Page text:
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Your Baby at 2 Months Old

Month To Month Baby Development


As a new parent, you're probably more comfortable knowing what your baby, at 2 months, needs and how to best comfort her. This month you will notice that your infant will begin taking more notice of his environment, as well as showing some emotions other than having an unmet need.

Baby Development Milestones To Watch For

  • Baby starts smiling. Typically between six and ten weeks of life, your baby will start smiling in response to you or your partner.

  • Baby starts observing more of her environment. Your baby, month by month, will take in and be able to process more and more attributes of the environment she's in. In addition, your infant will spend slightly longer stretches of awake/alert time.

  • Baby lifts her head up during tummy time. Your baby, at 2 months old, will start getting strong enough to lift his or her head up during your daily sessions of tummy time.

  • Baby shows you excitement! Around this time, your infant will start clearly expressing when he is excited by waving his arms and kicking his feet.

  • Baby begins cooing or babbling. Although mostly vowel sounds (aah, ooh) your child may begin exercising his or her vocal chords by cooing or babbling during play time.

How To Help Your Baby

  • Continue talking to your baby. Telling him or her what you're doing, what things you see in the room, and reading various books. While it may seem too early, babies begin the groundwork for learning to speak extremely young. Choose words and books that are short, and use different tones of voice to keep your baby's interest.

  • Start talking with your baby, not just at him or her. You can do this by asking a question and then pausing to give your baby time to process what you've said, and then make an expression or babble back to you. Month by month, baby will respond more and more.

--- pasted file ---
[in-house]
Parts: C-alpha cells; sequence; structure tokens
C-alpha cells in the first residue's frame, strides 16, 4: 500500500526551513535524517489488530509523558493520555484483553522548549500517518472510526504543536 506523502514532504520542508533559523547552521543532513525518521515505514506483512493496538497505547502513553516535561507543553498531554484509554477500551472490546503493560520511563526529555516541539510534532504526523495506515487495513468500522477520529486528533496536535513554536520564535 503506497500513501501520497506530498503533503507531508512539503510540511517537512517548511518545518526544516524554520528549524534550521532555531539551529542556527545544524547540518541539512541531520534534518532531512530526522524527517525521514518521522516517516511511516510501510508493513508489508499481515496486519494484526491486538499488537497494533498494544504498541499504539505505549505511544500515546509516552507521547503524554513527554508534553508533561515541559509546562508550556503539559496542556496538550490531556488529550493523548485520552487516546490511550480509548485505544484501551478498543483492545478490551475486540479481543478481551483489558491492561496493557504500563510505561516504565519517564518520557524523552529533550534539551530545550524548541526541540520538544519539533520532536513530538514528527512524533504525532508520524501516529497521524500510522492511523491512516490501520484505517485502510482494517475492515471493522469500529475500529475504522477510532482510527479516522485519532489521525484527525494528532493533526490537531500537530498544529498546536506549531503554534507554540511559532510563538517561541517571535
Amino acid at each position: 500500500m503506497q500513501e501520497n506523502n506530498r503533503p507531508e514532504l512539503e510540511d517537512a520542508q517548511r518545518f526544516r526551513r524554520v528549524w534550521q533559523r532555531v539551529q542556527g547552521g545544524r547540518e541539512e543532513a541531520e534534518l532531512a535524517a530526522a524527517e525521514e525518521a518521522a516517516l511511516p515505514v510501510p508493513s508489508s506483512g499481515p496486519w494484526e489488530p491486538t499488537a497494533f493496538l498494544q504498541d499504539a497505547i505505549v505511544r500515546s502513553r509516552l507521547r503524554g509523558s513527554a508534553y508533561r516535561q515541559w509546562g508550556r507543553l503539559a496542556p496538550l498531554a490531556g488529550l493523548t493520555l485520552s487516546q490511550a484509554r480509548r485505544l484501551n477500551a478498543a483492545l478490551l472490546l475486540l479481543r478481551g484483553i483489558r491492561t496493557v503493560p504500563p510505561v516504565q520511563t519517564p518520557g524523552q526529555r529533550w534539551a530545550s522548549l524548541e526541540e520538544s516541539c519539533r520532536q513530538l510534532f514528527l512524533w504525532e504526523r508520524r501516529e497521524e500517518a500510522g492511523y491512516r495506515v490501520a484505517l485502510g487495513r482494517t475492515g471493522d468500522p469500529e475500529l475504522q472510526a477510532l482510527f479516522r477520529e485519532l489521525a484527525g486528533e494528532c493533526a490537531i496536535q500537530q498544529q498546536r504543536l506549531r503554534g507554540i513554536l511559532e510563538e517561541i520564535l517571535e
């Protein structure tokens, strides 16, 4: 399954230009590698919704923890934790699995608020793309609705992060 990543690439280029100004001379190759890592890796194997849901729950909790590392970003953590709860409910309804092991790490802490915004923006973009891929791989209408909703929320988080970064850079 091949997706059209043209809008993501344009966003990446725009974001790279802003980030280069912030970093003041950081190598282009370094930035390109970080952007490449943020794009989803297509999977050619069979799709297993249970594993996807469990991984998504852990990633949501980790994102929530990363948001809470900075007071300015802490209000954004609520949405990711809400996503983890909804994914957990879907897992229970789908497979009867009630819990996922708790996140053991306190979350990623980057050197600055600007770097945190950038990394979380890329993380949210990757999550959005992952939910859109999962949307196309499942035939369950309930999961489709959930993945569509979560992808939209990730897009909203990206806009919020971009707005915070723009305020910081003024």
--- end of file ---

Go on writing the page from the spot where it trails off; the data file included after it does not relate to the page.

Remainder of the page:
• Do tummy time every day. Many babies aren't a huge fan of being laid on their bellies, but tummy time is very important to help babies gain the strength to hold up their own heads, and is beneficial for future motor skills (rolling, sitting, crawling, and walking).

  • Encourage kicking with toys. Babies get great exercise (and build leg muscles) through kicking while laying down. Look for toys that are 'kick and play' types, meaning that they make noises when kicked, or light up over baby's head when he kicks his feet.

Common Concerns - Smiling

Don't be alarmed if your baby gets to their third month and isn't yet smiling. As with most developmental milestones, there is a very large range of 'normal.' Some infants will smile early (right from six weeks) and others won't show you their gummy grin until well into their third month. A later smiling baby is not less happy that one who smiles earlier. To encourage smiling, choose a time when baby is alert and interested in what's going on around him or her. Make silly faces, sing songs, and smile at your baby often. One thing is certain, by six months your baby will be smiling very happily at all of her favorite people.

New Parent Help: "What do I say to my baby?"

It may seem pointless or silly to talk to a baby who can't talk (or even coo!) back yet, but it's important for early speech development. But what do you say? Many parents find it easy to give baby a constant commentary of what they're doing. While you're dressing your son or daughter, tell them what they'll be wearing, what colors or designs are on the clothing, that you're pulling an arm through the sleeve, etc. When changing baby's diaper, talk him or her through your process. Some parents make up silly songs to sing during common routines (getting dressed, changing diapers, taking a bath, getting ready for bed). As a bonus, if you keep singing the same songs, over time, your child may begin singing them with you.

What's Next? Click here to learn about month by month baby development - 3 months old.